backport, because we either don't have the time, or the expertise
(say, to install and run svnmerge on Windows)". I just accept that
not all patches that deserve backporting actually do get backported
(just as not all patches that deserve acceptance do get accepted,
in the first place).
So now that we've released 2.6 and are working hard on shepherding 3.0
out the door, it's time to worry about the next set of releases. :)
I propose that we dramatically shorten our release cycle for 2.7/3.1
to roughly a year and put a strong focus stabilizing all the new
goodies we included in the last release(s). In the 3.x branch, we
should continue to solidify the new code and features that were
introduced. One 2.7's main objectives should be binding 3.x and 2.x
"There's nothing quite as beautiful as an oboe... except a chicken
stuck in a vacuum cleaner."
im a novice python programmer. i have made two changes to robotparser.py. i
apologize if this is the wrong list to post this mail.
1. some sites /* specially wikipedia */ returns 403 when default User-Agent
is used. so i have changed the code to use urllib2 and added a
set_user_agent method. this is simple.
2. this problem is slight complicated. please check the robots.txt file from
it contains 2 User-Agent: * lines.
These name tokens are used in User-agent lines in /robots.txt to
identify to which specific robots the record applies. The robot
must obey the first record in /robots.txt that contains a User-
Agent line whose value contains the name token of the robot as a
substring. The name comparisons are case-insensitive. If no such
record exists, it should obey the first record with a User-agent
line with a "*" value, if present. If no record satisfied either
condition, or no records are present at all, access is unlimited.
but it seems that our robotparser is obeying the 2nd one. the problem
occures because robotparser assumes that no robots.txt will contain two *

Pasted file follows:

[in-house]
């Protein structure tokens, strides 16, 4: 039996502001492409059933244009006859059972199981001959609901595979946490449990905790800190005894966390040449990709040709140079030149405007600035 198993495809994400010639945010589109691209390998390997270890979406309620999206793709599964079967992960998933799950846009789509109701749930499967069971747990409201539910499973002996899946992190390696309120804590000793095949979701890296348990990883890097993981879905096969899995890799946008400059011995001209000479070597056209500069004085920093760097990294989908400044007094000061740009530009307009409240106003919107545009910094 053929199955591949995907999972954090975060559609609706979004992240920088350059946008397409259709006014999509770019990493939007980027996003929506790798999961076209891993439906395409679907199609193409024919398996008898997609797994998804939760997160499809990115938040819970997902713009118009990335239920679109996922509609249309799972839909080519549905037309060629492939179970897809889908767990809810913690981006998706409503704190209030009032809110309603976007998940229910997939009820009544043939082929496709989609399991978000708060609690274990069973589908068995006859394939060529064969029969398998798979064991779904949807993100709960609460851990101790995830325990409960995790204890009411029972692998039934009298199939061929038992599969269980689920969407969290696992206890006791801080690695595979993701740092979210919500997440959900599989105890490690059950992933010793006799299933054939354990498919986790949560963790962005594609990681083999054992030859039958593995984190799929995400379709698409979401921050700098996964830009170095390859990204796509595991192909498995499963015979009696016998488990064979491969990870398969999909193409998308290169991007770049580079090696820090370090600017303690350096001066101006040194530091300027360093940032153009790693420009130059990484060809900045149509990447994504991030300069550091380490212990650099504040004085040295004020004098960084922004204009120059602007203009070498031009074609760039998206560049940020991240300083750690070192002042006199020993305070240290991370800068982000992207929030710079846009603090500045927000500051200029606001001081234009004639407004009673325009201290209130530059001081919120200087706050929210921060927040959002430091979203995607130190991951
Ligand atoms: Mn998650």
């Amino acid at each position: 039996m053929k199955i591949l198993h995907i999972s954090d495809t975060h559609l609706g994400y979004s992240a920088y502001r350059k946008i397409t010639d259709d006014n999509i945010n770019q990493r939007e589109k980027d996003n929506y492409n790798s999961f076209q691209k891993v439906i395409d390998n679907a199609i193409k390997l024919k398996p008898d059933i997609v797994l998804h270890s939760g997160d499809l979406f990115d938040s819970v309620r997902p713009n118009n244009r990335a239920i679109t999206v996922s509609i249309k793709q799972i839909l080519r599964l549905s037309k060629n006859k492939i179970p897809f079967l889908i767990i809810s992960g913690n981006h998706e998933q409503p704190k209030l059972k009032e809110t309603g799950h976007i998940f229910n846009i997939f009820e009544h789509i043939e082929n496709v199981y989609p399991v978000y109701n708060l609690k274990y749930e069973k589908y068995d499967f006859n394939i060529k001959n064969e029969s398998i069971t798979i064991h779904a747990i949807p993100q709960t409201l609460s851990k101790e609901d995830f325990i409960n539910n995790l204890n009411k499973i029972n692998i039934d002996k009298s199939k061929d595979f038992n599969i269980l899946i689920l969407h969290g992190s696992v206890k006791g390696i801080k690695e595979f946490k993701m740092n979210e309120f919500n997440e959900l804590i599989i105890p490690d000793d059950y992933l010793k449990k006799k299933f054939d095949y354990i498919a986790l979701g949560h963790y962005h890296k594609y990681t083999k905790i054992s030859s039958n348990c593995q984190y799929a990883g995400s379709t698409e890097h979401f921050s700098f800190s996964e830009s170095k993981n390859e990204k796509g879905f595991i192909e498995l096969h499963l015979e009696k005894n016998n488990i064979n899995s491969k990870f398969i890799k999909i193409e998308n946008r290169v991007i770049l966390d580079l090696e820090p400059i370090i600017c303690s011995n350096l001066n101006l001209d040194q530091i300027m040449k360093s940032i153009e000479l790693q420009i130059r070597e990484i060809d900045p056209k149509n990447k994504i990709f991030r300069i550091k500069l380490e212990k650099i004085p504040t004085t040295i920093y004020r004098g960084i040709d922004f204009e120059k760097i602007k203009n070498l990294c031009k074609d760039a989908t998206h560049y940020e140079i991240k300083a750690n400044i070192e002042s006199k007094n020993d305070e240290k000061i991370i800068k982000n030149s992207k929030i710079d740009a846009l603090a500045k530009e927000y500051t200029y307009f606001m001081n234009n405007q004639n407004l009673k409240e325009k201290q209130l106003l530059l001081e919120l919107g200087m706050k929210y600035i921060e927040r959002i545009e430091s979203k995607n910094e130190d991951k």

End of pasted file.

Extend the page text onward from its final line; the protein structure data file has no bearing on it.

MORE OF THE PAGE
user-agent. it should not have two two such line, but in reality many site
may have two.
so i have changed the code as follow:
def _add_entry(self, entry):
if "*" in entry.useragents:
# the default entry is considered last
if self.default_entry == None:
self.default_entry = entry
and at the end of parse(self, lines) method
red marked lines are added by me.
as im a very novice python programmer, i really want some experts comment
about this matter.
i apologize again if im wasting ur times.
thanks in advance
Taskinoor Hasan Sajid
Tarek Zidae' is organizing a sprint on general
distutils/setuptools/packaging this weekend. Physically it's in
Arlington VA, but participants will be hanging out in #distutils on
More information at
--am"If you're in Fairfax County and need a lift, let me know"k
Martin v. Löwis wrote:
> So 2.6.0 will contain a lot of tests that have never been tested in
> a wide variety of systems. Some are incorrect, and get fixed in 2.6.1,
> and stay fixed afterwards. This is completely different from somebody
> introducing a new test in 2.6.4. It means that there are more failures
> in a maintenance release, not less as in the first case.
If 2.6.1 has some (possibly accidental, but exposed to the users)
behavior that is not a clear bug, it should be kept through 2.6.x.
You may well want to change it in 2.7, but not in 2.6.4. Adding a
test to 2.6.2 ensures that the behavior will not silently disappear
because of an unrelated bugfix in 2.6.3.
> For the search engine issue, is there any way we can tell robots to
> ignore the rewrite rules so they see the broken links? (although even
> that may not be ideal, since what we really want is to tell the robot
> the link is broken, and provide the new alternative)
I may be missing something obvious, but isn't this the exact intent of
HTTP response code 301 Moved Permanently